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DATA Series: An Interview with Stan Stalnaker, Founder of Hub Culture & Ven


Can cryptocurrencies move beyond mass distributed national “airdrops” and actually help clean the air? They most definitely can. Ven started out as a Facebook app, but grew to be a standalone currency to fix real world problems with the environment. Stan Stalnaker talks about Ven, his social network called Hub Culture, and how he was introduced to DATA.

Ruben Alexander: Please introduce yourself and talk about your experience before being accepted as a DATA board member.

Stan Stalnaker: I am the Founding Director of Hub Culture (2002), one of the first social networks on the web. In 2007, we launched Ven, which has long been at the forefront of the digital currency industry. We established Ven to solve unique challenges faced by our internationally minded online community, and it quickly grew into [a] groundbreaking force of its own – as the first [digital currency] used for consumer retail, in commodity trading, to be asset backed, traded on regulated FX exchanges, and more. Previously, I was at Fortune and Time Warner, where I enjoyed a variety of global adventures.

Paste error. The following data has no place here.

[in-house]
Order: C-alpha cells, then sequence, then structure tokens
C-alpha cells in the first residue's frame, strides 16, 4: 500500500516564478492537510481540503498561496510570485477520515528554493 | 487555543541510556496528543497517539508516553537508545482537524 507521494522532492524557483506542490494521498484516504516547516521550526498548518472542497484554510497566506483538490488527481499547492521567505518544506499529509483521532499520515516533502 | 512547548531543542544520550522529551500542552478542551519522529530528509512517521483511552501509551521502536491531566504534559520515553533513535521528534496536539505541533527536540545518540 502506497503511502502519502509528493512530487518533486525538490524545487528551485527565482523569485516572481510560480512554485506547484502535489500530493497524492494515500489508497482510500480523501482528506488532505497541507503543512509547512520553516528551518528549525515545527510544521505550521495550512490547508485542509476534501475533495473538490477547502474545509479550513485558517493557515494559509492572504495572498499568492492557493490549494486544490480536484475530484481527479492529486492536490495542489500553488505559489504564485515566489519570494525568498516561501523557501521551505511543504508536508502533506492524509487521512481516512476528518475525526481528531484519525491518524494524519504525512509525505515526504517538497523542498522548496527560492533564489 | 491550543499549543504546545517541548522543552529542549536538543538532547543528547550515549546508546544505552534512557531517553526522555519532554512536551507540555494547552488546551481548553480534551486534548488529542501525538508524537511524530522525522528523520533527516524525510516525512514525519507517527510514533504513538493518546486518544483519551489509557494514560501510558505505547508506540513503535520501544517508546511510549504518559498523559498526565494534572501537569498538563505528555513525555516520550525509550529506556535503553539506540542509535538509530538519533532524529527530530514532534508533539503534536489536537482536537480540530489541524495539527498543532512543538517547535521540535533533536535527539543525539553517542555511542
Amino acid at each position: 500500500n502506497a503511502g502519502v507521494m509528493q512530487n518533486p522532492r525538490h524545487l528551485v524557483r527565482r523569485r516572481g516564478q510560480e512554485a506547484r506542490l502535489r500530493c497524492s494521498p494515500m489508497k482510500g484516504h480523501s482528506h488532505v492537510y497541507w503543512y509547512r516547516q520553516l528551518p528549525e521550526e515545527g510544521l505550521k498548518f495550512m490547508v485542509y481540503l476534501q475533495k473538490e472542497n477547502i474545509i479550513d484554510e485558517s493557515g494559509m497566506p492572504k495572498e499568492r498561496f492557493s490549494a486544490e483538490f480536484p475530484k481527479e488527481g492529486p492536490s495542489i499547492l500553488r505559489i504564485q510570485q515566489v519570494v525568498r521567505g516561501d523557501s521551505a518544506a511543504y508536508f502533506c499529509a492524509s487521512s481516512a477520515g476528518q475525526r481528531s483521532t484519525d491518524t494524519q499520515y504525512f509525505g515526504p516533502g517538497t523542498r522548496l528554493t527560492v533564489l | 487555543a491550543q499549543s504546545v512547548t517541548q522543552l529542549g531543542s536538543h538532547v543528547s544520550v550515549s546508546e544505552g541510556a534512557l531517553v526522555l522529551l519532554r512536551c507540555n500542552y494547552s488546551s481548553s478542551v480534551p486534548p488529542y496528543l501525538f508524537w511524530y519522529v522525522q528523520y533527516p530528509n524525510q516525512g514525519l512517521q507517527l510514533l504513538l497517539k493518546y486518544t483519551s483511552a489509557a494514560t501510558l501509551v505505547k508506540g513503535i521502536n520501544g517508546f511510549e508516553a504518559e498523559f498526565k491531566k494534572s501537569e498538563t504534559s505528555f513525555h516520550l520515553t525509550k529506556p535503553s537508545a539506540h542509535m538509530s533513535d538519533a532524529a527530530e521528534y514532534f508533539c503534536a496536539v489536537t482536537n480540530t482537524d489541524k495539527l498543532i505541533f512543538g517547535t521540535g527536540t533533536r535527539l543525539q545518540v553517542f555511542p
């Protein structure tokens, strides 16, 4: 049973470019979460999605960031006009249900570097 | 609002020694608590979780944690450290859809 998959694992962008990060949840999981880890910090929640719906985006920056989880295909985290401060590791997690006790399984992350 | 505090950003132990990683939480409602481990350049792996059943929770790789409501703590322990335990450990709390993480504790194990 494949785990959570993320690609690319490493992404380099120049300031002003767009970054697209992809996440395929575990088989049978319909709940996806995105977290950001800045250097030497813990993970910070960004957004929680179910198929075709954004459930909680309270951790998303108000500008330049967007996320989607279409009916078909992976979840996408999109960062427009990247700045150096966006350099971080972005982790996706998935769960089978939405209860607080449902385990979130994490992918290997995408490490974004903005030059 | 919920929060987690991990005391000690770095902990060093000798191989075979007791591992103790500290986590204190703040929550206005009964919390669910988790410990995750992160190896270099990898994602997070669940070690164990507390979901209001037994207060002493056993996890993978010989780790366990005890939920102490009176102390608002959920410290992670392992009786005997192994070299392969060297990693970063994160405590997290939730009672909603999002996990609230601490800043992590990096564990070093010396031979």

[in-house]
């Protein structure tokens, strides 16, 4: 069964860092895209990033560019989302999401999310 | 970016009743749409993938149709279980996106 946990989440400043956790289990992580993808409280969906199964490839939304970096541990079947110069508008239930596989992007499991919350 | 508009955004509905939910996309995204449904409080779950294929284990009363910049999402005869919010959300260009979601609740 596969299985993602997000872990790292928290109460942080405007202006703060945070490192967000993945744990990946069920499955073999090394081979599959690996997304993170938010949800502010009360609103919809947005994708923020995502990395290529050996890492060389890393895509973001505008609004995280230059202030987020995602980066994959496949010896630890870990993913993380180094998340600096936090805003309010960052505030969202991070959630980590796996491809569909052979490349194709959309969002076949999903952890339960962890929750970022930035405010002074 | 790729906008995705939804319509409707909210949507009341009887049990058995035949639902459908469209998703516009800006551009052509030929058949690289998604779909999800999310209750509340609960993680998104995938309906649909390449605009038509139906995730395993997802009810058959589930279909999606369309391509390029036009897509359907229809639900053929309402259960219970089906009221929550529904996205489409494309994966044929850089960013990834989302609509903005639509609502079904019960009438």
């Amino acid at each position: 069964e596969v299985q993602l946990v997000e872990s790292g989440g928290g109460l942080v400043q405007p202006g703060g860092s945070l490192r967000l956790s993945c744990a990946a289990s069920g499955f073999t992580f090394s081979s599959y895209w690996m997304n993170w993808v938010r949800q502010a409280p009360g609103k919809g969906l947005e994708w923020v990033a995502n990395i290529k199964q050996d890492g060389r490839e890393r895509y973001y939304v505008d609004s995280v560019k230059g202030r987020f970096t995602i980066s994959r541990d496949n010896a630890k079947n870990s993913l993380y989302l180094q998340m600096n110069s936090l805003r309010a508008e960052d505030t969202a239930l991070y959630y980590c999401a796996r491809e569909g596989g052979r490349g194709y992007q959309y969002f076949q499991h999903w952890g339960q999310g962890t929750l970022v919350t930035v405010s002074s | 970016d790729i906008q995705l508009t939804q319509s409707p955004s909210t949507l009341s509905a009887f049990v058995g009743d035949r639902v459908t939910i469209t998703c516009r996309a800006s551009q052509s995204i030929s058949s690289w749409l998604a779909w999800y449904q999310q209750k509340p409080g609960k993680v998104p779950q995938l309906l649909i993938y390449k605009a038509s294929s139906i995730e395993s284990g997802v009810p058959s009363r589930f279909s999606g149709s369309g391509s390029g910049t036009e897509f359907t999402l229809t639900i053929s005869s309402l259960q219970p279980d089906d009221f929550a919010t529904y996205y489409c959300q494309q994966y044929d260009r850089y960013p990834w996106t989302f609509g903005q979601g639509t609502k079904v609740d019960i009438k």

What inspired you to create Ven? Please talk about when it was released and what you have learned from pioneering this currency.